Executive Member of SRL-Resources, the Family Law People on this site (look for the Avatars) Be mindful what you post in public areas. 
Thanks for your responses.

I had a talk with the school on Monday morning and had a win.  They have agreed for my mother to be on the school grounds and to pick up my children after school.

They have also agreed that without some kind of legal order stating that no contact can be made with the other two grandchildren, she is also allowed contact with them.

We have decided against making contact at the moment to see how the mother of these two children react to this information.

My mother contacted Legal Aid on Monday also and they have requested she begin proceedings through them to gain some kind of access or contact with the grandchildren in question.
larascupboard said
My mother contacted Legal Aid on Monday also and they have requested she begin proceedings through them to gain some kind of access or contact with the grandchildren in question.
I strongly suggest that your Mother still contacts the FLRA as the 'Grandparents' issue is an ongoing situation in Family Law and they would certainly like to be kept informed of all these cases.


Executive Member of SRL-Resources, the Family Law People on this site (look for the Avatars) Be mindful what you post in public areas.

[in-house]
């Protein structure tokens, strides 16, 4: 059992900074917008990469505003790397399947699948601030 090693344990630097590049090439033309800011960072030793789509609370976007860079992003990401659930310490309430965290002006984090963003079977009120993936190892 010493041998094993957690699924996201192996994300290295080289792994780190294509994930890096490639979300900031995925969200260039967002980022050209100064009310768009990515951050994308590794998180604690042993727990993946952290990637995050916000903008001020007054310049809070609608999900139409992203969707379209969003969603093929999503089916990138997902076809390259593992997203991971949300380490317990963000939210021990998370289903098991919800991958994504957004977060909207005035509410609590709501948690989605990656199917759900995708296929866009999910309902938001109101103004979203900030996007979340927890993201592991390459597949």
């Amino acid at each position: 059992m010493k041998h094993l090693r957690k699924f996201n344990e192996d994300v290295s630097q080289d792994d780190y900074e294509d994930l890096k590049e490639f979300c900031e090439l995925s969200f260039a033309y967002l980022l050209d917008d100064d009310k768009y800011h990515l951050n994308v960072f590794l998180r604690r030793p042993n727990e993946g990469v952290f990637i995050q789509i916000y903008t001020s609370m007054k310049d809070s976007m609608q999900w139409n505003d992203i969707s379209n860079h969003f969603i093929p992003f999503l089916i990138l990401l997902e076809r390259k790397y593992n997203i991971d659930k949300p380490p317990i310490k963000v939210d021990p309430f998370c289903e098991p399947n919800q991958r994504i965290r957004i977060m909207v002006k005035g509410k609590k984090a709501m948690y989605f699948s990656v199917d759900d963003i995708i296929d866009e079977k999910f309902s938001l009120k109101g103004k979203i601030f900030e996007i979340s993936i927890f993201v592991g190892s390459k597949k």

Grandparents Speaking Out

Heart-wrenching not to see grandchildren

"Again today I have, with trembling hand, wrapped another birthday present for my beautiful granddaughter I am not allowed to see.

It will be delivered "indirectly" and my dear one will have no grandma hug and kiss to go with it.

A precious memory shattered and a section of mental loving support for my grand-daughter has been blown away as if by a wind, passing into time.

Cruel? Yes, it's cruel.

My husband and I have survived 50 years of such abuse, collectively, from our four children for one reason or another.

Did we raise insensitive and selfish children?  Yes.  We have survived it all and strangely we still love our children, children-in-law and grandchildren.

I do not hope for the time when the selfish ones will suffer the same from their own.  I would not pass this hell on to them.

I'm sure my husband and I are not the only elderly folk who are, at the very moment, covering tears and bearing heartache.

Let me them all to bear up and go out, believe in themselves and look at the roses."
Name and address supplied.

Source: The Senior NSW, September 2009







Not alone when it comes to loneliness

"I HAVE sympathy for the grandparents unable to see their grandchildren (Your Say, September).

The same ordeal has happened to me, but I cannot send presents or cards as they are returned by mail.

Legal help would cost a fortune and go on for many years.

Counselling and psychologists are a short fix.

Most of the time is spent wondering why your own can turn out this way.

When they live close by it can even create more stress, wishing you could speak to or just see them for a short while.

The letter made me feel a bit better realising it is happening to others."

Name and address supplied.

Source:  Your Say, The Senior NSW, November 2009

First they ignore you, then they laugh at you, then they fight you, then you win.  M K Gandhi